- - Tuesday, February 11, 2020

Andrew Bacevich — soldier and scholar, professor emeritus at Boston University, graduate of both West Point and Princeton University, and author of several thoughtful, non-dogmatic books, including “The Limits of Power: America’s War for the Greater Middle East” and “Twilight of the American Century” — is an observant critic of past mistakes and their consequences. This makes his latest work, a slim volume on the weighty subject of the end of the Cold War and its aftermath, worth reading whether you agree with all of his conclusions or not.

“Ours is a nation that is coming apart at the seams,” he writes. “The ‘mystic chords of memory’ to which Abraham Lincoln once referred are stretched ever thinner. Indeed, smartphones, Google, and Facebook make memory itself seem superfluous.” Striking words, but a little less alarming when we remember that Lincoln’s America had plunged into a bloody civil war pitting brother against brother and fueling hatreds that still smolder beneath the surface.

If ever there was a time when our nation was “coming apart at the scenes,” it was in Lincoln’s day, not ours. On the other hand, it is quite true that historic memory, a knowledge of shared values and progress, and many other “mystic chords” grow weaker by the day in a society where machines do so much of our remembering — and thinking — for us. This is especially true at a time when an all-pervading popular culture undercuts rather than reinforces shared values and mores. 

Rudyard Kipling, who comes in for a few jibes from Mr. Bacevich as the exponent of an earlier English-speaking super power, understood the importance of a societal ideal, a shared dream that could unify and inspire even if it could never be fully realized, when he wrote:

“If England was what England seems,/‘An’ not the England of our dreams,

“But only putty, brass and paint,/‘Ow quick we’d drop her! But she ain’t!”

Prosperity, like poverty, is always uneven. It will inevitably be a source of resentment to some, especially when they are encouraged to blame their own problems on others. Mr. Bacevich seems to have concluded that the illusions in his title began long before the end of the Cold War, that contradictions in parts of American life — not to mention human nature — render the whole American experience, sometimes idealized as the American Dream, illusory, if not fraudulent.

In an imperfect world, all systems are imperfect. But some are essentially sound while others are essentially unsound, even downright evil. The end of the Cold War marked the downfall of one of the most evil systems of all: Marxist Leninism, preceded in death by its equally evil counterpart, Nazism. In a way, it was actually the successful conclusion of a much longer struggle that had begun in the upheaval of World War I, festered in the inter-war years, resulted in the emergence of criminal regimes under Stalin in the USSR and Hitler in Germany, led to World War II, and then transitioned into the Cold War.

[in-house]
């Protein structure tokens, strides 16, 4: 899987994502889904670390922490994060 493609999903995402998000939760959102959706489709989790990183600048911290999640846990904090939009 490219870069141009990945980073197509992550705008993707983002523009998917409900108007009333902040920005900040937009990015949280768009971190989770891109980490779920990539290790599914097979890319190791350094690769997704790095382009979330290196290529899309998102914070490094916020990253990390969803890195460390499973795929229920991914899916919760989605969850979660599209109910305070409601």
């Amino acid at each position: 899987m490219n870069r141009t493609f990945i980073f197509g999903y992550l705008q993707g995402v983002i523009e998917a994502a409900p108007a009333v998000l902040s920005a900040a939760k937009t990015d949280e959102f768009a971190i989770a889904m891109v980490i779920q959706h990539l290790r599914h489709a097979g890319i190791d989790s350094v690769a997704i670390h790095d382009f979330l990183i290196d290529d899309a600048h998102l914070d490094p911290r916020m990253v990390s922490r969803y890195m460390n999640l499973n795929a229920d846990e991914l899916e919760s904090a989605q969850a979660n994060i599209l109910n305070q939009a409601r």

That marathon struggle ended when the Berlin Wall fell, the Soviet Empire collapsed, and conventional political and strategic thinkers found themselves in unmapped territory for the first time since the “guns of August” ushered in World War I and the end of the old European order.

In a meeting at Key Largo in April of 1990, French President Francois Mitterrand seems to have understood this better than the senior President Bush:

MITTERRAND: I’d like to know what we’re really talking about. If the American leaders would spell out what they mean by “the political role of NATO” everything would be a lot easier …

BUSH [struggling]: Well, in a political situation that has changed, NATO’s role will be different. Not just military, but more political … NATO will have to change gear … to get us through the critical period. We don’t know who the enemy is anymore. 

MITTERRAND [silkily]: Yes, it’s a nuisance not having an enemy.

America should avoid all but the most necessary military interventions abroad. The runaway cost and power of the state — both military and civilian — need constant pruning. But the momentary “nuisance” of not having an enemy has come and gone, especially in the world’s sea lanes. This is particularly true in the Pacific, where China’s massive build-up and projection of maritime power is reminiscent of Germany’s naval expansion on the eve of World War I.   

Andrew Bacevich makes a number of valid points about the over-extension of American power. But there are times when he advances his own argument a bridge too far.

• Aram Bakshian Jr., a former aide to Presidents Nixon, Ford and Reagan, has written widely on politics, history, gastronomy and the arts.

• • •


By Andrew J. Bacevich

Metropolitan Books, $27, 236 pages

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